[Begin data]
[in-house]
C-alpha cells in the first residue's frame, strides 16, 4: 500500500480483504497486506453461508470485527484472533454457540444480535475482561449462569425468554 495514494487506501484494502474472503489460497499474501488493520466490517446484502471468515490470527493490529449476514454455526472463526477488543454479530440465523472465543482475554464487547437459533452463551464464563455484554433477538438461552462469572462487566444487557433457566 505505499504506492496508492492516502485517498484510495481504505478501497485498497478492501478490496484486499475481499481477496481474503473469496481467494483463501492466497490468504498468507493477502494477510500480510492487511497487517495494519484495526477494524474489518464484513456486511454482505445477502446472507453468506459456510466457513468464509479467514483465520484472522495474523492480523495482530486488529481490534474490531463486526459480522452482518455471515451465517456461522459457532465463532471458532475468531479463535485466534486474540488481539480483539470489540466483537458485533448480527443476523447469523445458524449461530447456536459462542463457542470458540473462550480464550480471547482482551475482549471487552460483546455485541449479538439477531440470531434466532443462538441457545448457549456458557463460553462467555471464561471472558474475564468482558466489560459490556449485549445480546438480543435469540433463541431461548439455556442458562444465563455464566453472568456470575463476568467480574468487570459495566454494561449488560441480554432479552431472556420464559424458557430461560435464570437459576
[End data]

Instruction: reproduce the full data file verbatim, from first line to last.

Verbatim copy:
[in-house]
C-alpha cells in the first residue's frame, strides 16, 4: 500500500480483504497486506453461508470485527484472533454457540444480535475482561449462569425468554 495514494487506501484494502474472503489460497499474501488493520466490517446484502471468515490470527493490529449476514454455526472463526477488543454479530440465523472465543482475554464487547437459533452463551464464563455484554433477538438461552462469572462487566444487557433457566 505505499504506492496508492492516502485517498484510495481504505478501497485498497478492501478490496484486499475481499481477496481474503473469496481467494483463501492466497490468504498468507493477502494477510500480510492487511497487517495494519484495526477494524474489518464484513456486511454482505445477502446472507453468506459456510466457513468464509479467514483465520484472522495474523492480523495482530486488529481490534474490531463486526459480522452482518455471515451465517456461522459457532465463532471458532475468531479463535485466534486474540488481539480483539470489540466483537458485533448480527443476523447469523445458524449461530447456536459462542463457542470458540473462550480464550480471547482482551475482549471487552460483546455485541449479538439477531440470531434466532443462538441457545448457549456458557463460553462467555471464561471472558474475564468482558466489560459490556449485549445480546438480543435469540433463541431461548439455556442458562444465563455464566453472568456470575463476568467480574468487570459495566454494561449488560441480554432479552431472556420464559424458557430461560435464570437459576